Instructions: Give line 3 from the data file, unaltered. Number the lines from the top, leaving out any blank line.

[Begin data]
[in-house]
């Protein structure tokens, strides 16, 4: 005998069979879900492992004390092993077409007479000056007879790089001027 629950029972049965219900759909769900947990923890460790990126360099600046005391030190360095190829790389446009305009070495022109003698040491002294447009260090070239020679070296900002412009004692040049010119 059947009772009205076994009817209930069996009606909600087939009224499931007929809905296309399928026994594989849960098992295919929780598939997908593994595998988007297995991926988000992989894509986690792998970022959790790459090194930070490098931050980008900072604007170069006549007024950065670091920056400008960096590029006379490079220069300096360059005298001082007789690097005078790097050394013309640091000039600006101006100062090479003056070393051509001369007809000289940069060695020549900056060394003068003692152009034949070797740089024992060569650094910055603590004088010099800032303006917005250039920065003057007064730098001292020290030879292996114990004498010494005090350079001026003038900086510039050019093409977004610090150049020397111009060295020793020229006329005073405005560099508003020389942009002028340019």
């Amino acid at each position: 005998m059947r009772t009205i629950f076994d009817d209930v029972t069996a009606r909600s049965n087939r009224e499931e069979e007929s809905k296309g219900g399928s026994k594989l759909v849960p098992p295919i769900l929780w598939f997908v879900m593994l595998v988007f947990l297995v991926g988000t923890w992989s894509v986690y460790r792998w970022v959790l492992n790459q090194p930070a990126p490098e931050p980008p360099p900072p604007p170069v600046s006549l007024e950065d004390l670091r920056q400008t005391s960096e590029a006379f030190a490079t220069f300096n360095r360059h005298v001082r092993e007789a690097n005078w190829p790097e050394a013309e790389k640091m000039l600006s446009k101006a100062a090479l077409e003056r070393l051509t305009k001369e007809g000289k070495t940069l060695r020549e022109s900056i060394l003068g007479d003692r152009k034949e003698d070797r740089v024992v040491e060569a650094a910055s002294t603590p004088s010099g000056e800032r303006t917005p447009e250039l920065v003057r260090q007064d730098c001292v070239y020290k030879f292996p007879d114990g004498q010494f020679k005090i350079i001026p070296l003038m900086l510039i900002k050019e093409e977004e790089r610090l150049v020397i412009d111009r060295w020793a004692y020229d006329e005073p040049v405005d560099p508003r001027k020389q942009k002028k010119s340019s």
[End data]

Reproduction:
């Amino acid at each position: 005998m059947r009772t009205i629950f076994d009817d209930v029972t069996a009606r909600s049965n087939r009224e499931e069979e007929s809905k296309g219900g399928s026994k594989l759909v849960p098992p295919i769900l929780w598939f997908v879900m593994l595998v988007f947990l297995v991926g988000t923890w992989s894509v986690y460790r792998w970022v959790l492992n790459q090194p930070a990126p490098e931050p980008p360099p900072p604007p170069v600046s006549l007024e950065d004390l670091r920056q400008t005391s960096e590029a006379f030190a490079t220069f300096n360095r360059h005298v001082r092993e007789a690097n005078w190829p790097e050394a013309e790389k640091m000039l600006s446009k101006a100062a090479l077409e003056r070393l051509t305009k001369e007809g000289k070495t940069l060695r020549e022109s900056i060394l003068g007479d003692r152009k034949e003698d070797r740089v024992v040491e060569a650094a910055s002294t603590p004088s010099g000056e800032r303006t917005p447009e250039l920065v003057r260090q007064d730098c001292v070239y020290k030879f292996p007879d114990g004498q010494f020679k005090i350079i001026p070296l003038m900086l510039i900002k050019e093409e977004e790089r610090l150049v020397i412009d111009r060295w020793a004692y020229d006329e005073p040049v405005d560099p508003r001027k020389q942009k002028k010119s340019s």